After the 2004 Tsunami the UK public donated £390 million in charity to help victims. Over £100 million went to Sri Lanka without any discrimination about ethnicity. The Sri Lankan government just a few years after that engaged in horrific war crimes and slaughtered tens of thousands of civilians. Maybe even charity should be tied to human rights in the future – a Government should cut its military spending before it can be given aid, and armed groups lay down their arms. There was a great feeling of optimism that the disaster of the South Asian Boxing Day Tsunami might encourage an end to the bitter nasty conflict in Sri Lanka with atrocities committed by the Tamil Tigers and Government forces. The two sides might realise that helping people and living in peace to redevelop the whole island was a better way. That optimism was misplaced. Perhaps in the future Governments and opposing groups should have to demonstrate a commitment to peace and human rights before they can be given aid. And international aid agencies should not replace local and national authorities, or local organisations, but work with them directly – as much of the best of foreign aid does – to try and ensure aid cannot be abused to support sectarian or corrupt causes.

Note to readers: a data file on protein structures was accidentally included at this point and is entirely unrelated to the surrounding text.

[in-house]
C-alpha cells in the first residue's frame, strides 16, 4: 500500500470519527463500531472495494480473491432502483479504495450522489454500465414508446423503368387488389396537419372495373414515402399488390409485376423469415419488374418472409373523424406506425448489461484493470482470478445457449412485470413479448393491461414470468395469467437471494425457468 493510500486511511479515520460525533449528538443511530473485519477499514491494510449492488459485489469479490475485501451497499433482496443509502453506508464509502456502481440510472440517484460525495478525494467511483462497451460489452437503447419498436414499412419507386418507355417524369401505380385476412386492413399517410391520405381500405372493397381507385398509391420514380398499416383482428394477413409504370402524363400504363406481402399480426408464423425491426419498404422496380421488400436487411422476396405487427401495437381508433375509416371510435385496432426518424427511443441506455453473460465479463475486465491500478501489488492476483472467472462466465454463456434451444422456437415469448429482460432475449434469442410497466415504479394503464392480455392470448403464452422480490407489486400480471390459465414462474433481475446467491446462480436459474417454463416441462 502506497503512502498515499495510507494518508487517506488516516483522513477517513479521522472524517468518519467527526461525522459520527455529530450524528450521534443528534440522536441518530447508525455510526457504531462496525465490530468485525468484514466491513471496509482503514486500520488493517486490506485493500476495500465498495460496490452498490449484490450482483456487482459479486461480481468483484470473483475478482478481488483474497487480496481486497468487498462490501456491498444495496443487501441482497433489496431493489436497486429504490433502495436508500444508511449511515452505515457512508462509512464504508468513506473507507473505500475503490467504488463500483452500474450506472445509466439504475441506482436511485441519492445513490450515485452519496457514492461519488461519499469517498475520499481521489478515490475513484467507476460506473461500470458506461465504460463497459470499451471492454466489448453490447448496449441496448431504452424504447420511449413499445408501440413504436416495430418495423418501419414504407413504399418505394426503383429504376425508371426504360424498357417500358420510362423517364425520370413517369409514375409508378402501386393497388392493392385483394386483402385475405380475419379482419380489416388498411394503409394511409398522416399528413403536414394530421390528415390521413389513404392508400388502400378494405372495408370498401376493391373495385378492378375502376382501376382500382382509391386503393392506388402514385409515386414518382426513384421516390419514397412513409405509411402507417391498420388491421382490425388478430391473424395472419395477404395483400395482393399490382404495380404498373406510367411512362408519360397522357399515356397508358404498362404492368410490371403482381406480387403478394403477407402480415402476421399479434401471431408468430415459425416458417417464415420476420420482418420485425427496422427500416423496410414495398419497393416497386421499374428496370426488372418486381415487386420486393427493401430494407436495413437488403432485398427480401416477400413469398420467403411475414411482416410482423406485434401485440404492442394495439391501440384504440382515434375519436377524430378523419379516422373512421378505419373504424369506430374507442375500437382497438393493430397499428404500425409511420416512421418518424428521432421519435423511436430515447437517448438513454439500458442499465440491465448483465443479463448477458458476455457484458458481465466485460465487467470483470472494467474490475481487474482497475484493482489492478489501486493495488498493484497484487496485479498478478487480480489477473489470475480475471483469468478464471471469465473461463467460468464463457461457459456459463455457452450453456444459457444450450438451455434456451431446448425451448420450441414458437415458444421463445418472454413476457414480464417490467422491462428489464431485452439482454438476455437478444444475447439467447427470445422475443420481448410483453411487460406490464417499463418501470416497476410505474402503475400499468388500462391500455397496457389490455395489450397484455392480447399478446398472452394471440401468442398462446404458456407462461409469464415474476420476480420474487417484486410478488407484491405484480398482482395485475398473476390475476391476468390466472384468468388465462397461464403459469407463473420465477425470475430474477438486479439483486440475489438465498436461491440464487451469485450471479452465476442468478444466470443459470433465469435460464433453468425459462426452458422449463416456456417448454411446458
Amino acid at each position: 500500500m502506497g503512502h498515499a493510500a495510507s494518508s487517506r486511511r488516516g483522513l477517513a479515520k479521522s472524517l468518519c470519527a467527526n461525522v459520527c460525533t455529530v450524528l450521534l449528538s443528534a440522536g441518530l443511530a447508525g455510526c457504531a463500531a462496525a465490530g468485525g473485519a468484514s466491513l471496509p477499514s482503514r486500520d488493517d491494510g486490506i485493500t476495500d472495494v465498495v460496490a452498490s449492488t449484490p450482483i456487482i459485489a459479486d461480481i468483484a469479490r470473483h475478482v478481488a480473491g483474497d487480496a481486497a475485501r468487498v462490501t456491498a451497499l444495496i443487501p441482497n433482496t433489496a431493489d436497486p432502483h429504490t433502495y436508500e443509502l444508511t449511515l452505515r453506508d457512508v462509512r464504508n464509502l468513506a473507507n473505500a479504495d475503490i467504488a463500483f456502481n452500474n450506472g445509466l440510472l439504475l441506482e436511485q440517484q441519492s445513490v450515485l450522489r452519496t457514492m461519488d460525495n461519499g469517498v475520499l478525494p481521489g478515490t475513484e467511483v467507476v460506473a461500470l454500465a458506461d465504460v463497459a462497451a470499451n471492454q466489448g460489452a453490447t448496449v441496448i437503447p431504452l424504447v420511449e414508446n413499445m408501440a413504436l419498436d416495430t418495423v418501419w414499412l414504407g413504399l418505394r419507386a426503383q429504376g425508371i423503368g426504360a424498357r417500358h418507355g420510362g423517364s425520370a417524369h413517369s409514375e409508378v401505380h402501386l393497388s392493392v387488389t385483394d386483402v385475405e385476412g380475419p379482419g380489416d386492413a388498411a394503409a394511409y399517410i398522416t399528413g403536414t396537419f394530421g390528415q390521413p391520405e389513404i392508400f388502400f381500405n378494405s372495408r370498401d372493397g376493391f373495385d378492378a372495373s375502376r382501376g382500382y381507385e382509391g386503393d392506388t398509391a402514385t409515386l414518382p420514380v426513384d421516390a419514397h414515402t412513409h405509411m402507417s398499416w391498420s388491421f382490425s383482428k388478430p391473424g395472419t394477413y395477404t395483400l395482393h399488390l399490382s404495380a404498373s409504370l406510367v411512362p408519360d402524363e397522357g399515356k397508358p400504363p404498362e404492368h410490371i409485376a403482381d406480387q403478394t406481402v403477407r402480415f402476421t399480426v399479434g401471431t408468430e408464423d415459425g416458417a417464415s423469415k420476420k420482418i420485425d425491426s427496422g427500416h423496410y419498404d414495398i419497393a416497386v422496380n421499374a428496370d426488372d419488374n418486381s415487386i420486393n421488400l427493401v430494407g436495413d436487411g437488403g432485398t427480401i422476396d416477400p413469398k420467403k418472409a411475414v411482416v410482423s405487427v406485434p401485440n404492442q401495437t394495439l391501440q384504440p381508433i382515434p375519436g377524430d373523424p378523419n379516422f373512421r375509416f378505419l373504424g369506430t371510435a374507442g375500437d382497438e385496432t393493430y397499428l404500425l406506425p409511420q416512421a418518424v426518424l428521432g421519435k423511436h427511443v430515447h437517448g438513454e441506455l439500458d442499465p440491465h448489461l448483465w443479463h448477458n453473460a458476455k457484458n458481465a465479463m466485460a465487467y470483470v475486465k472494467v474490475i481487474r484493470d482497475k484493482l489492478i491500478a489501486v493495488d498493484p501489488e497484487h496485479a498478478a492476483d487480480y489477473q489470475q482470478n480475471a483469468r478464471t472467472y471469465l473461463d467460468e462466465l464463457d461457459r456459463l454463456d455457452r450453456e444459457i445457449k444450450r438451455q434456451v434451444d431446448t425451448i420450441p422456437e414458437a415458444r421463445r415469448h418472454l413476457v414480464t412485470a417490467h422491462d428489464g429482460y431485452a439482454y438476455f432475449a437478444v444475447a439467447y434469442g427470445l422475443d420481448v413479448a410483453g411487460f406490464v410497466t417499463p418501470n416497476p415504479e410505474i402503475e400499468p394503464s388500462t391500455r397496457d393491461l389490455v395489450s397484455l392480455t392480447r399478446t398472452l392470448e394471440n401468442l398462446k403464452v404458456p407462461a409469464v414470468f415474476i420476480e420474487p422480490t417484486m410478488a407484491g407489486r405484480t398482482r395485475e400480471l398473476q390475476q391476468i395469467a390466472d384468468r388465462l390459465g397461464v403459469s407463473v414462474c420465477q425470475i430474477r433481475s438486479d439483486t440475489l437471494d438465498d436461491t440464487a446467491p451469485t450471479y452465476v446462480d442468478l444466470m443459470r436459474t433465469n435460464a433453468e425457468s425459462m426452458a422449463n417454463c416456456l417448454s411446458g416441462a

Sources on human rights abuses: 'No Fire Zone' Channel 4, UK, and any search of the BBC and reputable news sources. http://www.channel4.com/programmes/no-fire-zone
Sources on charity donations:
TSUNAMI EARTHQUAKE APPEAL
DEC Tsunami relief fund – Reports back on three year spending plan, 19/12/2007
South Asia: Independent evaluation of the DEC tsunami crisis response, 31 December 2005